How Not To Think About the Relationship Between African Slavery and Business in the Present

25 05 2022

In the last week, there has been an epic social media flame war between some members of the business history community about the historical relationship between business and slavery. The debate has been frustrating to watch because it has involved scholars, some of whom are hardworking publishers with good research outputs, throwing around vague claims that would be hard to test empirically. Even worse, there has been name calling among the community of academics who do historical research and who work in management schools.

In any event, the debate can be summarised more or less as follows. The implied theory of historical causation that is lurking in the position of one side of this debate is that African slavery (the middle passage, the cotton plantations of the American south, etc) was the foundation of the cluster of economic institutions that we today label as “capitalism”. The apparent claim is that capitalism today, particularly the variant of capitalism in existence in the United States, is different than it otherwise would have been because slavery was, for a long time, an integral part of the economic system of part of the Western world. There is a slightly different claim which says that “managerial practices” were changed because of slavery — the insinuation is that how some or all managers today do their jobs is slightly or significantly different than would otherwise have been the case because of slavery. Precisely how “capitalism” or “management” is measurably different because of slavery’s legacy is never really stated and there is zero effort to quantify or to specific examples of actions in the present that are influenced by the slavery. A closely related implied claim is that GDPPC in the US and the UK today are somehow higher than would otherwise have been the case. This claim or rather insinuation was made by some of the non-academic authors associated with the 1619 project. In plain English, the argument is that white British people and white Americans are richer today than otherwise would have been the case because some of their ancestors enslaved and exploited Africans. (For a fair and recent summary of this debate, see this new paper in the JEL by Gavin Wright).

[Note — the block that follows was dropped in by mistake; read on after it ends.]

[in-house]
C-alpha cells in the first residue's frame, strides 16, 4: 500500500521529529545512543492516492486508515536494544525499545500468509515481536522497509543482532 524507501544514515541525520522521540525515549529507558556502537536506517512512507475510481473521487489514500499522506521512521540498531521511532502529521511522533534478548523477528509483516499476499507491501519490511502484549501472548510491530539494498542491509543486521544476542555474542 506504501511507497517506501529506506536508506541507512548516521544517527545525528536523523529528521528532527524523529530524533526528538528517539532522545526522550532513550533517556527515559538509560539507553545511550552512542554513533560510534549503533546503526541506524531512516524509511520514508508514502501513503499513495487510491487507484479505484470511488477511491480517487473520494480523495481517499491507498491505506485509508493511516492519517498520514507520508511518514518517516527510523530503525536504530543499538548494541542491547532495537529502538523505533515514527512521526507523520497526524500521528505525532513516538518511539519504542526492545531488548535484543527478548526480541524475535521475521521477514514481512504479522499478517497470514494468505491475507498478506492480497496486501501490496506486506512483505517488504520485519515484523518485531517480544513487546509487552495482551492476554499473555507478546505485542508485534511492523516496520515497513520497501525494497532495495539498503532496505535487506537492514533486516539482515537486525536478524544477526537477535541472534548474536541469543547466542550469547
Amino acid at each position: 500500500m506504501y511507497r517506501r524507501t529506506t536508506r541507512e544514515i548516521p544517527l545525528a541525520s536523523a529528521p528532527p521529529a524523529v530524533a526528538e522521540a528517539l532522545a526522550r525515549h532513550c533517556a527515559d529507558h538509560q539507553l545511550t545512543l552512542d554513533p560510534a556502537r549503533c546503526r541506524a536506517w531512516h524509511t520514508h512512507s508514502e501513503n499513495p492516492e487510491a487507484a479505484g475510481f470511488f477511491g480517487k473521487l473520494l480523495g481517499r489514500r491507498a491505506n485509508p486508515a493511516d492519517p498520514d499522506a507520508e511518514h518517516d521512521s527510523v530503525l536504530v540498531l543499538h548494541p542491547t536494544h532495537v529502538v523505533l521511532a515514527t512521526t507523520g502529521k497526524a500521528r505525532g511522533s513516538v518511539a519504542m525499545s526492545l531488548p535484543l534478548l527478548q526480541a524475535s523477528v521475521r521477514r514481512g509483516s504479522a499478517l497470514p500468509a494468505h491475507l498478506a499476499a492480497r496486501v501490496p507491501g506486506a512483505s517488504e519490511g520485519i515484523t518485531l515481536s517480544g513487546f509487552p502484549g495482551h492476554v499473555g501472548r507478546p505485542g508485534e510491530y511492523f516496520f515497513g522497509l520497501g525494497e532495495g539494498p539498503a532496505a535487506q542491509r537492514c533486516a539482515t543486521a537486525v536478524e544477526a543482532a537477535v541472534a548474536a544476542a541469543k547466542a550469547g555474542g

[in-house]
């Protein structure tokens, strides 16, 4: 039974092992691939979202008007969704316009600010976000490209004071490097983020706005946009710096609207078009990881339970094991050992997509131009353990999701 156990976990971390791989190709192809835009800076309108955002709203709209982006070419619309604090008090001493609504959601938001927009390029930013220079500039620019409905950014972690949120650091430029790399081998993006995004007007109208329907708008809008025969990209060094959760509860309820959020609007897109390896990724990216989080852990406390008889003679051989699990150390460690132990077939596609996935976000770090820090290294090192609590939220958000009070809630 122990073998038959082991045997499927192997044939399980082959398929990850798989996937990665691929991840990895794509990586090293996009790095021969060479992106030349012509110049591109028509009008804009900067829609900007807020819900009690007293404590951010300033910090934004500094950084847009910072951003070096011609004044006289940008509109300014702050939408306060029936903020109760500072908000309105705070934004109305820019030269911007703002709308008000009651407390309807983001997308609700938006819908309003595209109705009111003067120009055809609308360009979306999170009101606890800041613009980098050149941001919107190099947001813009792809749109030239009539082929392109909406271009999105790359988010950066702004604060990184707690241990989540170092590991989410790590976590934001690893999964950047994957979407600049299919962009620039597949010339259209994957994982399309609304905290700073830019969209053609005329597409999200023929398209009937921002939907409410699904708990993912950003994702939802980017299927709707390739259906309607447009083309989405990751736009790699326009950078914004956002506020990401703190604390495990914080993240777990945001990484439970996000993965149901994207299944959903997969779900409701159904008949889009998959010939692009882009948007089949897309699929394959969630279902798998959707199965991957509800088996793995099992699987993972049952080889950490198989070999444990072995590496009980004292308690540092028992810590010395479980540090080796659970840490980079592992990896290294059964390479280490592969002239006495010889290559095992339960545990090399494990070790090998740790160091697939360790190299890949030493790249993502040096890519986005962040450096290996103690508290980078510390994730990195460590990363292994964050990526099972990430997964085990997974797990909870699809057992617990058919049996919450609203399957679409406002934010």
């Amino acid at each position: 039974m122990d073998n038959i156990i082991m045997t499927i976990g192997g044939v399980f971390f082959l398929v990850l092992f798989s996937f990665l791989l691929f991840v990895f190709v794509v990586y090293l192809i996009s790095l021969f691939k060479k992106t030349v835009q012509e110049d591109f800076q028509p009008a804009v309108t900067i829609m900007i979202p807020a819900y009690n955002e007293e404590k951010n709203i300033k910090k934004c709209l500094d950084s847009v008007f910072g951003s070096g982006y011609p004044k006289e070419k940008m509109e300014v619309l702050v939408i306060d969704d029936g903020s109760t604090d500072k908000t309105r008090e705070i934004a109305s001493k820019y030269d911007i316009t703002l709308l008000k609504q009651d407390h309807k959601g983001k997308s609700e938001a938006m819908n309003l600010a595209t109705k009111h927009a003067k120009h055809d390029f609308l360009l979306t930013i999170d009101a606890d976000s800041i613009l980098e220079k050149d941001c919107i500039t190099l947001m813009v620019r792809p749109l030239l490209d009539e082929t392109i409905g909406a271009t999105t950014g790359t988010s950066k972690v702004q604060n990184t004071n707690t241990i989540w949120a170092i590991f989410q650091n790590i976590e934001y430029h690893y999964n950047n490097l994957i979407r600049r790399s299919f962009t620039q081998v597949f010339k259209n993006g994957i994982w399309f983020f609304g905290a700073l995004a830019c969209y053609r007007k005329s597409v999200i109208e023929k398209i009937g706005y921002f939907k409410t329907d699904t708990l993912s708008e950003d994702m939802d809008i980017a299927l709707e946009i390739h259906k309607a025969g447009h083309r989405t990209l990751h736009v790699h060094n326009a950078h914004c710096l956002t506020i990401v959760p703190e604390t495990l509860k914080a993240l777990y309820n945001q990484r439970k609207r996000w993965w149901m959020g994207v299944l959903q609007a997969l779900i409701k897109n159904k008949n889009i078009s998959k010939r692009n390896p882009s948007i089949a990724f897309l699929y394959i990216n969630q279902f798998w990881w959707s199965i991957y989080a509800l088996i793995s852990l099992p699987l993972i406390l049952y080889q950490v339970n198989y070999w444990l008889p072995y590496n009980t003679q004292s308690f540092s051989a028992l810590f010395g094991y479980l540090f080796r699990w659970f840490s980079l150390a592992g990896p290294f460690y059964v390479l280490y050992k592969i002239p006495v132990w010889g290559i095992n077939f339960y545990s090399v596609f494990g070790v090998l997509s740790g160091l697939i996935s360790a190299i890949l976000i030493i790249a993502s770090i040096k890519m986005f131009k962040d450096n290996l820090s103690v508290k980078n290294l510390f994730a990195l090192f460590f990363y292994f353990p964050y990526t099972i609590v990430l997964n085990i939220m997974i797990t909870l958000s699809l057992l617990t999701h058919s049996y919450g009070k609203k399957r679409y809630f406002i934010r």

The other side in this debate hates these three claims and seems to see painstaking scholarly research trying to document the historical legacies of slavery as all a pile of crap of the type Jordan Peterson warned you about. There is a large dose of ideology running through these debates.